Sedition charges against Delhi minorities panel chief for alleged ‘provocative’ remarks
This came a day after Zafarul Islam Khan apologised and said his tweet was ‘ill-timed’ and ‘insensitive’ in view of the coronavirus crisis.
Delhi Minorities Commission chairman Zafarul Islam Khan has been charged with sedition on Thursday for allegedly making “provocative” statements on social media, Hindustan Times reported. The charges against him are being investigated by the Delhi Police’s Cyber Cell.
Joint Commissioner of Police (Special Cell) Neeraj Thakur said that a first information report has been filed against Khan on the basis of a complaint from a resident of Vasant Kunj in south Delhi. The complainant accused Khan of making statements on Facebook and Twitter that were said to be “provocative, intend to cause disharmony and create a rift in the society”.
The case against Khan has been registered under sections 124A and 153A of the Indian Penal Code, Thakur added. Section 124A pertains to sedition and 153A deals with acts promoting enmity between different groups on the basis of religion, race or place of birth, among other charges.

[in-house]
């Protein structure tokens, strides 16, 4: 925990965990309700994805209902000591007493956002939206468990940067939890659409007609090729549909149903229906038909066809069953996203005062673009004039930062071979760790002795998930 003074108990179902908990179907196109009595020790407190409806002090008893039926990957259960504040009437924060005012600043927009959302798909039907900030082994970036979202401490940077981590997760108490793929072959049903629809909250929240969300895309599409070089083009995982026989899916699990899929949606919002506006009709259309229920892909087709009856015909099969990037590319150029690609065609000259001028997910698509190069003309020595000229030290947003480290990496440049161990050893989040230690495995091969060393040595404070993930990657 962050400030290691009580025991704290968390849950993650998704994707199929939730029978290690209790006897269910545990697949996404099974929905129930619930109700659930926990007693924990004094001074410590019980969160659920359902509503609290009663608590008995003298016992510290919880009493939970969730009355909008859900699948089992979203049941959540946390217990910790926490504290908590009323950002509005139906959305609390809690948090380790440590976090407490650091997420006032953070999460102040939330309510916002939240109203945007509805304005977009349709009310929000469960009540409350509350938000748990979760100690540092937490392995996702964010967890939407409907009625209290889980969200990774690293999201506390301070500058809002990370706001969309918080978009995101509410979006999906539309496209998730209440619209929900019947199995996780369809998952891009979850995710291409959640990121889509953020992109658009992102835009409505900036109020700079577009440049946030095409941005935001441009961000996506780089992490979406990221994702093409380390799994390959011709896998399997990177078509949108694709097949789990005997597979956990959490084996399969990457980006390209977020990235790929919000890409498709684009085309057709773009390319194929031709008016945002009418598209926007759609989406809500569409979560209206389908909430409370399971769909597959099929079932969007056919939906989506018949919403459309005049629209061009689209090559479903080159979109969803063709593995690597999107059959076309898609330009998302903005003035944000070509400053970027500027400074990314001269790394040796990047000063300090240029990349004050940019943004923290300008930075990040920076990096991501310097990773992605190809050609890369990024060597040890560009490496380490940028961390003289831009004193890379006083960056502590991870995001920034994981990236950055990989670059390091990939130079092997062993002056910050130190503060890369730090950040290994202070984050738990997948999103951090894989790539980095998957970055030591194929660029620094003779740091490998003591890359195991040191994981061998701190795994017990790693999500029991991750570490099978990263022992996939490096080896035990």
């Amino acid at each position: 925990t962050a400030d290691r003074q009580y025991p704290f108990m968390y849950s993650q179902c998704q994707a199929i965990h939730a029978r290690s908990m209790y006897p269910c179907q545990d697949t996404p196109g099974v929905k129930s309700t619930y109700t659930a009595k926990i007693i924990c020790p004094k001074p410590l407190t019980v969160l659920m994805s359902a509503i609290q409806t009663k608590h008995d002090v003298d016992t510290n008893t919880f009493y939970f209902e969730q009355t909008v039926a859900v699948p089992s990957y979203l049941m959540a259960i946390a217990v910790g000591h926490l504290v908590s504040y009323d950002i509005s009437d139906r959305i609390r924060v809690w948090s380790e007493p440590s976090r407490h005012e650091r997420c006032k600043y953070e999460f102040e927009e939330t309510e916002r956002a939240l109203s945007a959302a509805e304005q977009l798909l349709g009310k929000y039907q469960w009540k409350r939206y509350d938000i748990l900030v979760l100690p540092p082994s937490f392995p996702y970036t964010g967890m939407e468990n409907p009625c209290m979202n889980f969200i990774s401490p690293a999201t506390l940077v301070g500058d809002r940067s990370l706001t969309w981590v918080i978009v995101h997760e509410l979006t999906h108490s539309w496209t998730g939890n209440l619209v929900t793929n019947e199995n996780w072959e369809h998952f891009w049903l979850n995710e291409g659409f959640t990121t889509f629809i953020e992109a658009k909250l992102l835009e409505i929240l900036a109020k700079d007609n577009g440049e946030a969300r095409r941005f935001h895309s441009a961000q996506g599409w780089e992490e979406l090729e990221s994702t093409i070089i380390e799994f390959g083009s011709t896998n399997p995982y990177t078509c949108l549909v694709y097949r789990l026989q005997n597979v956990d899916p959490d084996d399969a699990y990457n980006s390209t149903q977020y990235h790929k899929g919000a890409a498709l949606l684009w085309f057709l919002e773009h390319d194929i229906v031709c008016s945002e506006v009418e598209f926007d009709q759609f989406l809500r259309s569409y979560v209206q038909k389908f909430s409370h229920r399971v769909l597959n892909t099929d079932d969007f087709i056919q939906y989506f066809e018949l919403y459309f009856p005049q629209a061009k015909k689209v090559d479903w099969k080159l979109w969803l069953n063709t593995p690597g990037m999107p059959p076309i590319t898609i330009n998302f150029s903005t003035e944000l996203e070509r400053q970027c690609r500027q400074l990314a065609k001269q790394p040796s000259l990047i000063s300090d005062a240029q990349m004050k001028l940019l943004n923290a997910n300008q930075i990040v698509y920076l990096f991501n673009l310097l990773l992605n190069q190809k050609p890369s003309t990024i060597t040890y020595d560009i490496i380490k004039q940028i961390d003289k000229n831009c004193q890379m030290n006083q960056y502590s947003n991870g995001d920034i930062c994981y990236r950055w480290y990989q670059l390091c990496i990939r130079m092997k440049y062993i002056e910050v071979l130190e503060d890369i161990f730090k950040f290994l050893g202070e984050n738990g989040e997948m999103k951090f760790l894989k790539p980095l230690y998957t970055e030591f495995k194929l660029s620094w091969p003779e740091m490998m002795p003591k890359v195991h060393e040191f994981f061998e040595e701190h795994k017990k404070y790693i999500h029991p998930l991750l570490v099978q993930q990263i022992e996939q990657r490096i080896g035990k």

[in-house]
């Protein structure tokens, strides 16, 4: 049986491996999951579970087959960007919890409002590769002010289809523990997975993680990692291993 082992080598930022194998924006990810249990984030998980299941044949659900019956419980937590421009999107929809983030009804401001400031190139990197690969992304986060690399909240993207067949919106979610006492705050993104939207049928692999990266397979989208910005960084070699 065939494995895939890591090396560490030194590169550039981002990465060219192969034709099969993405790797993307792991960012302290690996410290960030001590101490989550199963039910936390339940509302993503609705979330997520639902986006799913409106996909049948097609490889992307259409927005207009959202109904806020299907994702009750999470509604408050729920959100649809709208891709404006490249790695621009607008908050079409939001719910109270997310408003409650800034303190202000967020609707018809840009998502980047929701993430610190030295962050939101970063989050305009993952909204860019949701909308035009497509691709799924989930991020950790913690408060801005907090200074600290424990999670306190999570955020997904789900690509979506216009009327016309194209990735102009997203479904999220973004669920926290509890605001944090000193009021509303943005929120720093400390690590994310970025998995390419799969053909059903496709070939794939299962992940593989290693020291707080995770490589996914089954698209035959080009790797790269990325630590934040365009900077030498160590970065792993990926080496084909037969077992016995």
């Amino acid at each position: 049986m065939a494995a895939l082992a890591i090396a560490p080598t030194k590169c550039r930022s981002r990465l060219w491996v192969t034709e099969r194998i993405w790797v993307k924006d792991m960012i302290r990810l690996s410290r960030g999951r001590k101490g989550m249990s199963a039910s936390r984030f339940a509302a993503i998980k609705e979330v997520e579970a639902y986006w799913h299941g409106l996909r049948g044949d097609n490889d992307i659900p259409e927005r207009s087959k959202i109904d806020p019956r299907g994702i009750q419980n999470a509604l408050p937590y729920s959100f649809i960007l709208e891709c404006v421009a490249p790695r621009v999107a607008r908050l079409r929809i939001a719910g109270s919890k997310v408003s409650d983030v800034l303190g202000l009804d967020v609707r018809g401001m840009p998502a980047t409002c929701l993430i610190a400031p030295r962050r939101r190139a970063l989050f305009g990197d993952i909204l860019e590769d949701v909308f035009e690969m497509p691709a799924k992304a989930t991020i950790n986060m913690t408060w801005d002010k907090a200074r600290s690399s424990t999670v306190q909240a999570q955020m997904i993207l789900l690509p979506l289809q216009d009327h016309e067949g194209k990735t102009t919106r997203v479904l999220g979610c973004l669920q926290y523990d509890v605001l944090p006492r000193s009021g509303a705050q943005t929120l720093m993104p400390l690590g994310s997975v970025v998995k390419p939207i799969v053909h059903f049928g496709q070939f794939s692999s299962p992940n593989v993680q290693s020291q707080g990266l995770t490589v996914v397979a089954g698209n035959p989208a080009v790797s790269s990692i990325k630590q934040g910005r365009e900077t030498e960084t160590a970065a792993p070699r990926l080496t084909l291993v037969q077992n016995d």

On April 28, Khan in a tweet had thanked Kuwait for “standing with Indian Muslims,” in context of the large-scale communal violence that broke out in North East Delhi in February. “Thank you Kuwait for standing with the Indian Muslims! The Hindutva bigots calculated that Muslim and Arab world will not care about the persecution of Muslims in India,” he had tweeted. “The bigots forgot that Indian Muslims enjoy huge goodwill in the eyes of the Arab and Muslim world for their services over centuries to Islamic causes...”
Clashes had broken out between the supporters of the Citizenship Amendment Act and those opposing it between February 23 and February 26 in North East Delhi, killing 53 people and injuring hundreds.
In his tweet, Khan had also praised controversial Islamic preacher Zakir Naik, claiming he was a “respected household name in the Arab and Muslim world”. However, the minorities panel chief later apologised for his remarks and said his tweet was “ill-timed” and “insensitive” in view of the coronavirus crisis the country is grappled with.
Both the Indian and Bangladeshi governments have been on the lookout for Naik since allegations surfaced that he inspired one of the terrorists involved in an attack at a Dhaka restaurant in July 2016. The same year, his Islamic Research Foundation was banned in India. In August last year, he was banned from making public speeches in Malaysia, where he has taken refuge.
Meanwhile, Khan refused to comment on the charges against him. “I have not seen the FIR,” he told Hindustan Times. “I will comment only when I see it or know about it.”